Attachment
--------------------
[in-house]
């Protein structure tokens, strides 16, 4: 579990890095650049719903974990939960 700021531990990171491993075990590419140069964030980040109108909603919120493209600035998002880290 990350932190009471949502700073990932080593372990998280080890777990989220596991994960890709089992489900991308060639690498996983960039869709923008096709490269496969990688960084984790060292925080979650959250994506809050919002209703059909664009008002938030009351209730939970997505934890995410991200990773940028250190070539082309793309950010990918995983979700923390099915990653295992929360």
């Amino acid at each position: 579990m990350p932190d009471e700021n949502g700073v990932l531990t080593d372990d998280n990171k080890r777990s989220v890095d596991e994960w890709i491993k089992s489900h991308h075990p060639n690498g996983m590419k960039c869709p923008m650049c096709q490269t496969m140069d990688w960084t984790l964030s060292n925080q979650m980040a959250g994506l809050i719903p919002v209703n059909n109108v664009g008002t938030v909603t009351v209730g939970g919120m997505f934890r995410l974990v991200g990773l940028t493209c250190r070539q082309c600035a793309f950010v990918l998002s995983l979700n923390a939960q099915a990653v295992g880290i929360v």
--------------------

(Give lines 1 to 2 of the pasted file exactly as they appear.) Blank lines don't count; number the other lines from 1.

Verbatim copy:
[in-house]
């Protein structure tokens, strides 16, 4: 579990890095650049719903974990939960 700021531990990171491993075990590419140069964030980040109108909603919120493209600035998002880290 990350932190009471949502700073990932080593372990998280080890777990989220596991994960890709089992489900991308060639690498996983960039869709923008096709490269496969990688960084984790060292925080979650959250994506809050919002209703059909664009008002938030009351209730939970997505934890995410991200990773940028250190070539082309793309950010990918995983979700923390099915990653295992929360």